We construct a novel plant-level dataset to examine the process of technology adoption during a period of rapid technological change: The diffusion of mechanized cotton spinning during the Industrial Revolution in France. We document new stylized facts that can help explain why major technological breakthroughs tend to be adopted slowly and – even after being adopted – take time to be reflected in aggregate productivity statistics. Before mechanization, cotton spinning was performed in households, while production in plants only emerged with the new technology around 1800. This allows us to isolate the plant productivity distribution of new technology adopters in mechanized cotton spinning. We find that this distribution was initially highly dispersed. Over the subsequent decades, mechanized spinning experienced dramatic productivity growth that was almost entirely driven by a disappearance of plants in the lower tail. In contrast, innovations in other sectors (with gradual technological progress) shifted the whole productivity distribution. We document rich historical and empirical evidence suggesting that the pattern in cotton spinning was driven by the need to re-organize production under the new technology. This process of ‘trial and error’ led to widely dispersed initial productivity draws, low initial average productivity, and – in the subsequent decades - to high productivity growth as new entrants adopted improved methods of operating the mechanized technology.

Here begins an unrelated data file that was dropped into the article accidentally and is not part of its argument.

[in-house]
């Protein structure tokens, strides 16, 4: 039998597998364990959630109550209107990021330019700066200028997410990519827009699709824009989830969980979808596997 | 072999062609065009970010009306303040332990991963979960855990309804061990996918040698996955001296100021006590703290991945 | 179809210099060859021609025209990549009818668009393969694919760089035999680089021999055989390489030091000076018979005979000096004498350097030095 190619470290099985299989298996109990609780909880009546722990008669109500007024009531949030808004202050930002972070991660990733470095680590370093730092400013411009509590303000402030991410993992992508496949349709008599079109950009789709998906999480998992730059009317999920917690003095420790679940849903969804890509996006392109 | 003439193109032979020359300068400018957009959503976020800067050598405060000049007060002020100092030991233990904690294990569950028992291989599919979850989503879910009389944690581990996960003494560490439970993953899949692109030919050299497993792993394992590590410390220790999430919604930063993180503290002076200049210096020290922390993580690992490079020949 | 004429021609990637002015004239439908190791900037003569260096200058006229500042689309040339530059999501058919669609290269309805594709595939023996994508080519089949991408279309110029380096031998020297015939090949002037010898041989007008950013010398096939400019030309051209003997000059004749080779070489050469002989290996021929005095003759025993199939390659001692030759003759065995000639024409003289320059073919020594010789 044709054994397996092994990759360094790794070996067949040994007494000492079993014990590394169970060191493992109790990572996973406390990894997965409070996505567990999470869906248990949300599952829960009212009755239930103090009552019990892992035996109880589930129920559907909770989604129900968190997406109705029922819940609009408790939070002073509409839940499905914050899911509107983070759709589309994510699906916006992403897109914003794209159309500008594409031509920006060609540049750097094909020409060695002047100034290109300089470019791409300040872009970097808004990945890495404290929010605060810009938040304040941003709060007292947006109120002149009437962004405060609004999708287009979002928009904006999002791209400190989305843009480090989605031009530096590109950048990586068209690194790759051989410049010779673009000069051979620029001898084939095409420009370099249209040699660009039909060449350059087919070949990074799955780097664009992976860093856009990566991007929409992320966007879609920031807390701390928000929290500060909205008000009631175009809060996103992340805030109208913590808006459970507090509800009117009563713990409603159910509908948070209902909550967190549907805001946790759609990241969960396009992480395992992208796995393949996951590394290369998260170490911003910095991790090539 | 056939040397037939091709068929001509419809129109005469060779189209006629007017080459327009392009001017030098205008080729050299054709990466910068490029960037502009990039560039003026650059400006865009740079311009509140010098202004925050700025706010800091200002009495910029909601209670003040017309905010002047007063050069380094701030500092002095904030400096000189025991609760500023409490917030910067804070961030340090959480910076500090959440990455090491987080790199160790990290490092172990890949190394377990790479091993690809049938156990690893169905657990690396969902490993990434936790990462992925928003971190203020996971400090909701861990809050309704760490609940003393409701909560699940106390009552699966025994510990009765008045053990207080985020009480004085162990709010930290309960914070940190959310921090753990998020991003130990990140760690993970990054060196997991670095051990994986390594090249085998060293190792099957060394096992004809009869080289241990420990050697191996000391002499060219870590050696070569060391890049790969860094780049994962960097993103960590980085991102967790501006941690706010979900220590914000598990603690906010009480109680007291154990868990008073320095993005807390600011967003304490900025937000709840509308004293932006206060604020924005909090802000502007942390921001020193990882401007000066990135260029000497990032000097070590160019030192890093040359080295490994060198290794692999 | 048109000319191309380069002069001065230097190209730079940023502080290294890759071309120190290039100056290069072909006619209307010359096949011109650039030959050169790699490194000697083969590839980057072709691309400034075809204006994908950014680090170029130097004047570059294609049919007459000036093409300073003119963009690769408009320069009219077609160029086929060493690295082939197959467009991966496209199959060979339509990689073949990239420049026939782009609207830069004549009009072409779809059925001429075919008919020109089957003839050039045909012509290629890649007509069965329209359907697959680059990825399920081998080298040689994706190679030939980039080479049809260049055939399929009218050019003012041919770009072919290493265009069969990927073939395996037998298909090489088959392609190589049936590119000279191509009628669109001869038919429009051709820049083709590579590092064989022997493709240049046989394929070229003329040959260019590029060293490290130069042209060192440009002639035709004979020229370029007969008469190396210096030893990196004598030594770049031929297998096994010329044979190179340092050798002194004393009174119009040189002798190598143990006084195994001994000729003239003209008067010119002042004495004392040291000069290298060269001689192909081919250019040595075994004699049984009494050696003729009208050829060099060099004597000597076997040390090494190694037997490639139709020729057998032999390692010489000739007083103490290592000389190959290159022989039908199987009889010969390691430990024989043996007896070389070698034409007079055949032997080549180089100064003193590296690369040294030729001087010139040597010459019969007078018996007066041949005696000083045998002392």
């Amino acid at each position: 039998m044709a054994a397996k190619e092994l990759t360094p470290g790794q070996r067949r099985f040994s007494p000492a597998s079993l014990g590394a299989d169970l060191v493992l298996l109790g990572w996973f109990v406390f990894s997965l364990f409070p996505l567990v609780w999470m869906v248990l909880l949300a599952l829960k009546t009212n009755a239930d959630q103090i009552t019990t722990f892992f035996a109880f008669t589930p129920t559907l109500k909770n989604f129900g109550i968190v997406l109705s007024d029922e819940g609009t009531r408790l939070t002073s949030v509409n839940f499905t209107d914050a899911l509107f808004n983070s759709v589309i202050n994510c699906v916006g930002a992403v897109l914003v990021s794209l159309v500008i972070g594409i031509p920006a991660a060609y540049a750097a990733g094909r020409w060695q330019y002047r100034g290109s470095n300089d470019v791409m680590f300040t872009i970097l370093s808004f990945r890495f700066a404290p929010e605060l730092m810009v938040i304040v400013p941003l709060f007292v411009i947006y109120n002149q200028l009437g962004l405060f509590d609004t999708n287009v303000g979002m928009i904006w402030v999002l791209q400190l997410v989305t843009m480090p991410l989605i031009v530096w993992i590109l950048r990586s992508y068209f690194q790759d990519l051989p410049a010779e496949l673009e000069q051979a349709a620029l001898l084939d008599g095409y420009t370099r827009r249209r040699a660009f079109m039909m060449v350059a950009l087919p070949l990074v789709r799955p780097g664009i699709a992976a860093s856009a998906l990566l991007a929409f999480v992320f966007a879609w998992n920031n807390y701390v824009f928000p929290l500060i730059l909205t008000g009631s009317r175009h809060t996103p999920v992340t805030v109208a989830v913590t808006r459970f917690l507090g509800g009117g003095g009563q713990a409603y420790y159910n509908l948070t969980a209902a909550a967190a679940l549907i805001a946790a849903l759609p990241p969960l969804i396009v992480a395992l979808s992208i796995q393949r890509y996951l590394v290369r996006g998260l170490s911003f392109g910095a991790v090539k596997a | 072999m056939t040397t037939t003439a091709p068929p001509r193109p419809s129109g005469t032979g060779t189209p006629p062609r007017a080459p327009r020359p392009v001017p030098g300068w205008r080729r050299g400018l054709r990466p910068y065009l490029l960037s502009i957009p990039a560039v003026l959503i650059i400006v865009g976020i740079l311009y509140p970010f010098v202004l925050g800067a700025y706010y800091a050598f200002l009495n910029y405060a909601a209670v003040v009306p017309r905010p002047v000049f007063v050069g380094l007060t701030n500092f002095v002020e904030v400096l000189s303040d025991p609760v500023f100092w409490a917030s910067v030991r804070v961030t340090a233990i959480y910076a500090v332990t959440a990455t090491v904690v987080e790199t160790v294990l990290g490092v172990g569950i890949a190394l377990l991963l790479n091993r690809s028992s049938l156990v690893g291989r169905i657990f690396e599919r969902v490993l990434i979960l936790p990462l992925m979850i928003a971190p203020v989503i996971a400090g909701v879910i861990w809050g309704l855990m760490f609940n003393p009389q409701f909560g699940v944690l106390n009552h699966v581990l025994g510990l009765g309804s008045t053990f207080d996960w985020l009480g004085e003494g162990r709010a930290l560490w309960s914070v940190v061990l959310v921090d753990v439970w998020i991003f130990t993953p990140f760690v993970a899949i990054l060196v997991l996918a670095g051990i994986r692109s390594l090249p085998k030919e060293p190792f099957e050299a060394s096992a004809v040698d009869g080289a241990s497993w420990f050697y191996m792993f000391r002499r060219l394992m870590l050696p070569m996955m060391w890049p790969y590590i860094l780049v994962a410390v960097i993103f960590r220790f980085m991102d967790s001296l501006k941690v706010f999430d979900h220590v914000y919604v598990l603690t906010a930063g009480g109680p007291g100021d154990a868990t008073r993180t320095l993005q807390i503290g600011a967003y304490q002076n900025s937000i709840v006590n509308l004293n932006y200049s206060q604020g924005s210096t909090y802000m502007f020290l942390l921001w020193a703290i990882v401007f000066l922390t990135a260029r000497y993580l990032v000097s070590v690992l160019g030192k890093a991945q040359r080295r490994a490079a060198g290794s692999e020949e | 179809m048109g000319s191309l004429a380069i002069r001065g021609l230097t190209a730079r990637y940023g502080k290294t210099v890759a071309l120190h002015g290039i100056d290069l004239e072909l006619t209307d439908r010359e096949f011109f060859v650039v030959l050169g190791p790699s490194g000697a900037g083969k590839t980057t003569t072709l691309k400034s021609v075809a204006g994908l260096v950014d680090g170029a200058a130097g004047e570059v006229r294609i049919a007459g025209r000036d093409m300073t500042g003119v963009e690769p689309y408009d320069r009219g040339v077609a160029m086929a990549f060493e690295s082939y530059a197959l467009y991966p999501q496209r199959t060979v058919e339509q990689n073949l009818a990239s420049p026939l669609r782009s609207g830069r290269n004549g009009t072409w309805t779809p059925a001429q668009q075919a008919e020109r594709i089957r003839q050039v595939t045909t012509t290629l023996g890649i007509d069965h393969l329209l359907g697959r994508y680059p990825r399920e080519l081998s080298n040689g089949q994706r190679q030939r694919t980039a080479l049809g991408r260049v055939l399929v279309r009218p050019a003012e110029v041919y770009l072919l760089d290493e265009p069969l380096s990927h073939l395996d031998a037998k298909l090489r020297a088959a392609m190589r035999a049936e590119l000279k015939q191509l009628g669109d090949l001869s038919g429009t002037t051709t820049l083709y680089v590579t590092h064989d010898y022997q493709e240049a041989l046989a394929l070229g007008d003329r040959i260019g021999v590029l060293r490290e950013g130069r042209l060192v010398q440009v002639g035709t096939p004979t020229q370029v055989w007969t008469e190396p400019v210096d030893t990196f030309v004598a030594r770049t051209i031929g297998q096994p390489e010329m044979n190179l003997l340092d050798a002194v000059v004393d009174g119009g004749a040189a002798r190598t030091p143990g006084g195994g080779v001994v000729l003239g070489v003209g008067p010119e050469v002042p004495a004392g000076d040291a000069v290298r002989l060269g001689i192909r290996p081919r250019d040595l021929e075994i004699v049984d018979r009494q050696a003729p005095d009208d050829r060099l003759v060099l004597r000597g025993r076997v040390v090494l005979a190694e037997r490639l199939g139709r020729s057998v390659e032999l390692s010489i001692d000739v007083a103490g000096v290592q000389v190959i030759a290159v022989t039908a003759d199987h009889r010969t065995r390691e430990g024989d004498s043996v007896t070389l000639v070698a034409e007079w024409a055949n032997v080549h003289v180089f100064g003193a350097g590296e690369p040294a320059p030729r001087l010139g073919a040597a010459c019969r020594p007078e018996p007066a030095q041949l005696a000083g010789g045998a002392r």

All aboard: The effects of port development
with César Ducruet, Dávid Krisztián Nagy and Claudia Steinwender